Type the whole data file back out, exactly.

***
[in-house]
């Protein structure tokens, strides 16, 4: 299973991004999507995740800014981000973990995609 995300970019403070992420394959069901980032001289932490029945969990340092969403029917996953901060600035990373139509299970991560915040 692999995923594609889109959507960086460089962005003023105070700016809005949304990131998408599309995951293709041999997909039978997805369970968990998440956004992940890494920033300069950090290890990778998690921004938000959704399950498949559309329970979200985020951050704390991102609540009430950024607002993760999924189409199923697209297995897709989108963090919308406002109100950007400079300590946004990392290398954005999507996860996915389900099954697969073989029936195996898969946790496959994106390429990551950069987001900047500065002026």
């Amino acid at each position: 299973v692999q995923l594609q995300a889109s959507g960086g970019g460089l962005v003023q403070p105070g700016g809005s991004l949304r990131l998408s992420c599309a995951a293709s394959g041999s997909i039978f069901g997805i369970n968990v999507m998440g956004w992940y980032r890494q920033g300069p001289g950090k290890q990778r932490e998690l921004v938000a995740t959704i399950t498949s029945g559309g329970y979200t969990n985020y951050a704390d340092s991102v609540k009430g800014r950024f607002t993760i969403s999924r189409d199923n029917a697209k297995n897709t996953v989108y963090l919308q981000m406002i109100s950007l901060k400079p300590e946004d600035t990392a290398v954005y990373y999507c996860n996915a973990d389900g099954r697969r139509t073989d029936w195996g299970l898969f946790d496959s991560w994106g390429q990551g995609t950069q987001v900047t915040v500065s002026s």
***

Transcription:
[in-house]
């Protein structure tokens, strides 16, 4: 299973991004999507995740800014981000973990995609 995300970019403070992420394959069901980032001289932490029945969990340092969403029917996953901060600035990373139509299970991560915040 692999995923594609889109959507960086460089962005003023105070700016809005949304990131998408599309995951293709041999997909039978997805369970968990998440956004992940890494920033300069950090290890990778998690921004938000959704399950498949559309329970979200985020951050704390991102609540009430950024607002993760999924189409199923697209297995897709989108963090919308406002109100950007400079300590946004990392290398954005999507996860996915389900099954697969073989029936195996898969946790496959994106390429990551950069987001900047500065002026």
């Amino acid at each position: 299973v692999q995923l594609q995300a889109s959507g960086g970019g460089l962005v003023q403070p105070g700016g809005s991004l949304r990131l998408s992420c599309a995951a293709s394959g041999s997909i039978f069901g997805i369970n968990v999507m998440g956004w992940y980032r890494q920033g300069p001289g950090k290890q990778r932490e998690l921004v938000a995740t959704i399950t498949s029945g559309g329970y979200t969990n985020y951050a704390d340092s991102v609540k009430g800014r950024f607002t993760i969403s999924r189409d199923n029917a697209k297995n897709t996953v989108y963090l919308q981000m406002i109100s950007l901060k400079p300590e946004d600035t990392a290398v954005y990373y999507c996860n996915a973990d389900g099954r697969r139509t073989d029936w195996g299970l898969f946790d496959s991560w994106g390429q990551g995609t950069q987001v900047t915040v500065s002026s």